Stephen Glain, a former Middle East correspondent for the Wall Street Journal, joins a long list of journalists, pundits, and think-tank analysts who have endeavored, since the World Trade Center attacks, to help America understand the Arab world. In his first (and, so far, only) book, he argues that the relationship between economics and political stability in the region has been neglected for too long in Washington. He blames the “Beltway Biosphere,” which is too pro-Israeli in sentiment and too neoimperial in outlook to realize that the biggest problem facing the Middle East is not Islam or autocracy but the looming economic and political collapse that will breed yet more despair and terrorism.
This is an interesting thesis well worth developing into a book, but its complexity demands much methodological rigor and a wealth of reliable data. Glain’s book fails on both scores.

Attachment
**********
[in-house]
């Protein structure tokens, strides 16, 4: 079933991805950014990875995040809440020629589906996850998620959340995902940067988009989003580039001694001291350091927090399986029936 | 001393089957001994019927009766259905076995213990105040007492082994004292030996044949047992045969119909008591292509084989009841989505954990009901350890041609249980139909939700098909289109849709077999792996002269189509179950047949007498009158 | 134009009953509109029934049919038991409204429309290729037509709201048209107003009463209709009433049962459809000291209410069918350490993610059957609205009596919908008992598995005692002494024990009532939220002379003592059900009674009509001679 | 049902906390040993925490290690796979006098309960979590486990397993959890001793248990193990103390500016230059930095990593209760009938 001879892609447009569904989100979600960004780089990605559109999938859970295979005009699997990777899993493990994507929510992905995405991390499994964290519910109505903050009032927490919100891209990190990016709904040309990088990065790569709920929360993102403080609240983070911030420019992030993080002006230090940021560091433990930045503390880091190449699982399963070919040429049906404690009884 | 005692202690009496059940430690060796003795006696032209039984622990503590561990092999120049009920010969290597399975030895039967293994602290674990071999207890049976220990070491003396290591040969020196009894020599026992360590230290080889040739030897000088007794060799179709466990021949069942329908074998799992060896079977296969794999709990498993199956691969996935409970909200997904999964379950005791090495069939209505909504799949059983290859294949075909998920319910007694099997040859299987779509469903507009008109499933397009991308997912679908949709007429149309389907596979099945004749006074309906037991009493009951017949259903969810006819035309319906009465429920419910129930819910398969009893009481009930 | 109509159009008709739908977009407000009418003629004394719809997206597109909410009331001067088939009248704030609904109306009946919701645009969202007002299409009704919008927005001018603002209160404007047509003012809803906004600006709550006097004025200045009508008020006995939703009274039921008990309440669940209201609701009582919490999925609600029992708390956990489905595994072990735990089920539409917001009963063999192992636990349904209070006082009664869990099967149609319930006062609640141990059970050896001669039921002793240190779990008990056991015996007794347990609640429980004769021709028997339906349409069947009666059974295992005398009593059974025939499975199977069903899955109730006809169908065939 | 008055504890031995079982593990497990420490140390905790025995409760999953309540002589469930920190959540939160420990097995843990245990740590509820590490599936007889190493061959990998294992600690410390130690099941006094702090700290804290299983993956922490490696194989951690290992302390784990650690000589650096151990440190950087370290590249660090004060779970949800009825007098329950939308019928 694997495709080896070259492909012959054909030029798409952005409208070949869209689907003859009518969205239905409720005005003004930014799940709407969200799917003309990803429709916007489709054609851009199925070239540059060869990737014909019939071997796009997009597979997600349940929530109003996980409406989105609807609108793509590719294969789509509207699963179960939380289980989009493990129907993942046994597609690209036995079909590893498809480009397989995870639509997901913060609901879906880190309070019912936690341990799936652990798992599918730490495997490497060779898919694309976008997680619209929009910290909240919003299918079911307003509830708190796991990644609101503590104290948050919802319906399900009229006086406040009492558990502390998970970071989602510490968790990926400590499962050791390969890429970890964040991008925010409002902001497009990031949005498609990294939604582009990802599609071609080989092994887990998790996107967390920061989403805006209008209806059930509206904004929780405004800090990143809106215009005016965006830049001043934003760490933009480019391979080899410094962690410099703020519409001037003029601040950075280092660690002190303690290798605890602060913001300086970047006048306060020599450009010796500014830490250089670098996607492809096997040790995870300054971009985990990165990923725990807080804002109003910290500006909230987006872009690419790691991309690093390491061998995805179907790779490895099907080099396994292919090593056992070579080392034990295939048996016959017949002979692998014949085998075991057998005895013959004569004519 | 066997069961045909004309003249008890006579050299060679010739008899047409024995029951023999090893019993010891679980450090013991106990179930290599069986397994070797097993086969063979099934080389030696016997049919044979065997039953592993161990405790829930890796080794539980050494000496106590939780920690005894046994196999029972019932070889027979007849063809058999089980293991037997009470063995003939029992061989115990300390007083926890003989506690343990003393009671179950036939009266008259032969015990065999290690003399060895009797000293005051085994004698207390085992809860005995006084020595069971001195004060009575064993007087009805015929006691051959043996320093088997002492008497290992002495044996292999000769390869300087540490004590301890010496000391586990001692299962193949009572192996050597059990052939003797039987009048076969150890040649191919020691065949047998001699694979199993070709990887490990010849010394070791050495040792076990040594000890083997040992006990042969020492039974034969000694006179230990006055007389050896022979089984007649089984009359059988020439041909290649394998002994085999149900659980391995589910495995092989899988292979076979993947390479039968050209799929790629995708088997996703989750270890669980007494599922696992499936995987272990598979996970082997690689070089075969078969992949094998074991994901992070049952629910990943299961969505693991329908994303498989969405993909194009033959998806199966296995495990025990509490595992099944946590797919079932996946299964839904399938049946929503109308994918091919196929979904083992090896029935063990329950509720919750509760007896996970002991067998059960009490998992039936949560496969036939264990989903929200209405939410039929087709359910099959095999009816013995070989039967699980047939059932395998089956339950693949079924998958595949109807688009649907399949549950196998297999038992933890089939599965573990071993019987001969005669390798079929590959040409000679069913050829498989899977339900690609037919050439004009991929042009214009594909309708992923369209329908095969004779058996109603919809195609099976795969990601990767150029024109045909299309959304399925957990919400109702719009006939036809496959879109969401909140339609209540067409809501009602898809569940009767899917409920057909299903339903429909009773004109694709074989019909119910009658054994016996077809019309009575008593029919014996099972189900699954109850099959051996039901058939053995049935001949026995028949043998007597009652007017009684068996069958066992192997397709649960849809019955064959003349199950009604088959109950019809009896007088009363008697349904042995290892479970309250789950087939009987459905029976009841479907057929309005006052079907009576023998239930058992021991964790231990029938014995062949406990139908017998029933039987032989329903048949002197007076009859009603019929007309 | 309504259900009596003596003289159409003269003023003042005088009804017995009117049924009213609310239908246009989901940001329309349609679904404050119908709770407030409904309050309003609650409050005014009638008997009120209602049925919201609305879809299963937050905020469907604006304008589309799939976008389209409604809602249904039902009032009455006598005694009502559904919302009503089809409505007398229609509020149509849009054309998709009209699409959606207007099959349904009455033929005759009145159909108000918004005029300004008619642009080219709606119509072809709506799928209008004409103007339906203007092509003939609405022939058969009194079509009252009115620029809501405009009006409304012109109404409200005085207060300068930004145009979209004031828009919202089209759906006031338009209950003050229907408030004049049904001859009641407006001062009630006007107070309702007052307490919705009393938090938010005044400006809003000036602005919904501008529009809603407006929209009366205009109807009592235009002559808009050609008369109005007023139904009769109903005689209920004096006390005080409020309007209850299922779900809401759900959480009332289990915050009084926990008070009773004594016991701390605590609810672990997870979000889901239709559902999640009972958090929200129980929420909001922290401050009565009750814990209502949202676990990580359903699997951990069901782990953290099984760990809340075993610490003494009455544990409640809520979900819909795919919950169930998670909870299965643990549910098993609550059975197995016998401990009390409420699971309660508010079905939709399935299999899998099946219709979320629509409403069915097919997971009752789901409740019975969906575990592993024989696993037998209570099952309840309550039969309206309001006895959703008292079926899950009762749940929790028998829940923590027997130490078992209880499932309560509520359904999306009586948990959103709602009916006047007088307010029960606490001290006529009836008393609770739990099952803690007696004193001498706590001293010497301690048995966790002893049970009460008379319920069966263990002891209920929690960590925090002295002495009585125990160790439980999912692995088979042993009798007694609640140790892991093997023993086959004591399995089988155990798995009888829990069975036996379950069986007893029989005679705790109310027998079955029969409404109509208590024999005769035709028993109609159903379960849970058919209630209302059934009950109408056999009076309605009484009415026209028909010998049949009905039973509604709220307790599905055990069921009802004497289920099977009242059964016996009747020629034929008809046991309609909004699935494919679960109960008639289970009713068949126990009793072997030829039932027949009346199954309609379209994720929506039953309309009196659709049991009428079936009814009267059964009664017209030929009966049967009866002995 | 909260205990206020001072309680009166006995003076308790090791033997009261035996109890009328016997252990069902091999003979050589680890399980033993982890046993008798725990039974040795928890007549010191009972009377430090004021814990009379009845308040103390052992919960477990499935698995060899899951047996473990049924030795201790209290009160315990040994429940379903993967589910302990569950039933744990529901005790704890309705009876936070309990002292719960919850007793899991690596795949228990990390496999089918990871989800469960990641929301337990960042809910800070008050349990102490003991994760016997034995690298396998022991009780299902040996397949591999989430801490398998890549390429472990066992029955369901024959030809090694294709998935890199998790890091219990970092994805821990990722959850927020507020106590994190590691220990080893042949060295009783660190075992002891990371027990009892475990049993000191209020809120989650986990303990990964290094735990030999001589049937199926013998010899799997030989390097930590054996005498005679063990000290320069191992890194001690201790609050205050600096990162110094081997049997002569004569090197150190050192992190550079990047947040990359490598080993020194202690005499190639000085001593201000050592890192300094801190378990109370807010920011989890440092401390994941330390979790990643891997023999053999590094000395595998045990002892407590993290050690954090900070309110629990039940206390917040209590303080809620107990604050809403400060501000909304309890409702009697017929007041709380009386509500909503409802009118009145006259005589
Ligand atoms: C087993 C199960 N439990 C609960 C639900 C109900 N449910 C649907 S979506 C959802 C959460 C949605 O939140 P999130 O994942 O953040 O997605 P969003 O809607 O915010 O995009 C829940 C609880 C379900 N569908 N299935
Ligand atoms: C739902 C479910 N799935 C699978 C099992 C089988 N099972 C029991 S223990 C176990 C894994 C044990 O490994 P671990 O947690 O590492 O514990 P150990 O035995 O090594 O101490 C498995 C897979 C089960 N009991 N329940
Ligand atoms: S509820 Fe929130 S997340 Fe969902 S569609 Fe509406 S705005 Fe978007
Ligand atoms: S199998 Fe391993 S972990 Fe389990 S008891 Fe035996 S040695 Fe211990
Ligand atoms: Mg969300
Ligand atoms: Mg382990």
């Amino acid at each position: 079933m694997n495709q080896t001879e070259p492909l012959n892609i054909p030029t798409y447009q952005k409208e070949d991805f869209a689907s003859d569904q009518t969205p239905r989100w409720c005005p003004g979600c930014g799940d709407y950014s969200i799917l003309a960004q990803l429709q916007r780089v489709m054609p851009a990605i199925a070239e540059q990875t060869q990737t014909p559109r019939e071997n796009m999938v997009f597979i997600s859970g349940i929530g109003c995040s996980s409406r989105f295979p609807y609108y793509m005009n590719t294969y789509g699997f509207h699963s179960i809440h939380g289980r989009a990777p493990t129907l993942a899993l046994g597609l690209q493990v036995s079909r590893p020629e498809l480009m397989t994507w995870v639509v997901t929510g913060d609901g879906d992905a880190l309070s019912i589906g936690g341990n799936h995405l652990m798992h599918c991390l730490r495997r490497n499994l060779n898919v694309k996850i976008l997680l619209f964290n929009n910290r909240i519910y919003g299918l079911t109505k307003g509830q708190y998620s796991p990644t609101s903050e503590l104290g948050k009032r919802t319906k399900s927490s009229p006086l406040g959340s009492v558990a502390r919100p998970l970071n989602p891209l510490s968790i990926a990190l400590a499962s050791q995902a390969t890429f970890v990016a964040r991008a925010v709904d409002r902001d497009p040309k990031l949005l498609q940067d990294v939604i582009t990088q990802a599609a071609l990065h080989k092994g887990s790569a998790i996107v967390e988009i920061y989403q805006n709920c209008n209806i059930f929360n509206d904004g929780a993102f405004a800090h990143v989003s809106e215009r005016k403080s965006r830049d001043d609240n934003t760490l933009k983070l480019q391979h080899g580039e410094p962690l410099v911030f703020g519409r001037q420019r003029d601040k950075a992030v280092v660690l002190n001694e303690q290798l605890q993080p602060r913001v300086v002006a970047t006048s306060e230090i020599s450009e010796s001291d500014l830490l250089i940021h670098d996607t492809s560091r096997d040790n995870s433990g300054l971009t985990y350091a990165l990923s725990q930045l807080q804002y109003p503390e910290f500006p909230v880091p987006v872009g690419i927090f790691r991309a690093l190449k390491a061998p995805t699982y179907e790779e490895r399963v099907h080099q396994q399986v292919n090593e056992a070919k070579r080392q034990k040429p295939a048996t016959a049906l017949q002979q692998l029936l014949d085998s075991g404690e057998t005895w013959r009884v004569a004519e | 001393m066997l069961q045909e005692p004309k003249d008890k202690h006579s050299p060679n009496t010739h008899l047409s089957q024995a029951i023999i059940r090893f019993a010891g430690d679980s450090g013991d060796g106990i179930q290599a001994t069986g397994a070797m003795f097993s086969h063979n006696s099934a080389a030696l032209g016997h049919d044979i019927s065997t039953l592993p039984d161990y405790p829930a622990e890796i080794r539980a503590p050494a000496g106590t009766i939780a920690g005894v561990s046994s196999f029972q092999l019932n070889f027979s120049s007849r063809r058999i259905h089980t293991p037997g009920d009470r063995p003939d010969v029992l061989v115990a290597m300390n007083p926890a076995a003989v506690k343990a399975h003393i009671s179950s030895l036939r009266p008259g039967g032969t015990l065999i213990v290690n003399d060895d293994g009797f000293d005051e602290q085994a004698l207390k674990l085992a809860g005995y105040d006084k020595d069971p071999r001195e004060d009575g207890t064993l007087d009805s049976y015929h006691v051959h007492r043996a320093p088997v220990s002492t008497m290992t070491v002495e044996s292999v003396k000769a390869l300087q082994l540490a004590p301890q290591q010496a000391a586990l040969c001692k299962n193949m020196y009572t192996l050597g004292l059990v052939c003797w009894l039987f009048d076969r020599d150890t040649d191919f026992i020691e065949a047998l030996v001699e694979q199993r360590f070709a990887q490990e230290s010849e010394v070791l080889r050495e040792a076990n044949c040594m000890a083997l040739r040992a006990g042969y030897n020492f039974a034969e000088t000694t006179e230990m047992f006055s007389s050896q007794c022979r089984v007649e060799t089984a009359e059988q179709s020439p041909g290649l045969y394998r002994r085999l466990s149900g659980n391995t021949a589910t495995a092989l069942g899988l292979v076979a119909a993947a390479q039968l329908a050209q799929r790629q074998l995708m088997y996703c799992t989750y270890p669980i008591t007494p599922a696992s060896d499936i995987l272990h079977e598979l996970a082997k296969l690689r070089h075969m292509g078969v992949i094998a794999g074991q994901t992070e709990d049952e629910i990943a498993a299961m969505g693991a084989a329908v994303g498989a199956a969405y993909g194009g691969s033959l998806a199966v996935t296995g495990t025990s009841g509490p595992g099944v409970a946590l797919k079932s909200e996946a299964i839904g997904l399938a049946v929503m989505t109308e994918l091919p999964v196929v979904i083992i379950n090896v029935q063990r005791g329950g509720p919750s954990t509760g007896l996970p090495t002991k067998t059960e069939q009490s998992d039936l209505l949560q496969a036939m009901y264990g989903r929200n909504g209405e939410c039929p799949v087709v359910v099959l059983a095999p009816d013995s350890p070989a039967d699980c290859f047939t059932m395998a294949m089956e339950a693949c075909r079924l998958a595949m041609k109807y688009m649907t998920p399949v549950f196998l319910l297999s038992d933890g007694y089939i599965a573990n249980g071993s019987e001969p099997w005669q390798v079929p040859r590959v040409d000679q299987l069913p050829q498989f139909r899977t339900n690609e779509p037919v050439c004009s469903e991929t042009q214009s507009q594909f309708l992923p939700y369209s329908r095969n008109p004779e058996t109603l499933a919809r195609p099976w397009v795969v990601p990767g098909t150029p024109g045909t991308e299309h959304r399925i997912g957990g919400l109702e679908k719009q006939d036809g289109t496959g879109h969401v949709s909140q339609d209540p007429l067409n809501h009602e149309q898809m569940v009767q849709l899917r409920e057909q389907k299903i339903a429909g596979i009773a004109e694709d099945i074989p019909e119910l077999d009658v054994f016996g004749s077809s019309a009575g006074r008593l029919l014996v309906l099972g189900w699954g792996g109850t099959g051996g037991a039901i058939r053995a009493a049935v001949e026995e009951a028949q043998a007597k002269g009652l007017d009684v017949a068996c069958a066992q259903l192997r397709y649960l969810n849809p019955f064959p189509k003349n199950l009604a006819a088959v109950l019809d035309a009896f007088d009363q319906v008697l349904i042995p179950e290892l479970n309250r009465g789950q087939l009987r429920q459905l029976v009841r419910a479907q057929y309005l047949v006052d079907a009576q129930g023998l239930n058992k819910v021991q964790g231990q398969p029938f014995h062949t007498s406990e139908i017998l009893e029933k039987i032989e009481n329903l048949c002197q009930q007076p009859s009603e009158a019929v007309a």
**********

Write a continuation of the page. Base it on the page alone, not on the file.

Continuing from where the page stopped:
The author’s ideological assumptions are neoliberal/Marxist: “A direct line leads from low volume on the Palestinian Securities Exchange to a young boy throwing rocks at Israeli soldiers in Ramallah.” His repeated insistence that Muslim extremism cannot be explained in isolation from the issues of inequality and lack of opportunity reflects a mind-set hell-bent on placing economics, rather than culture and morals, at the top of the hierarchy of causes in human affairs.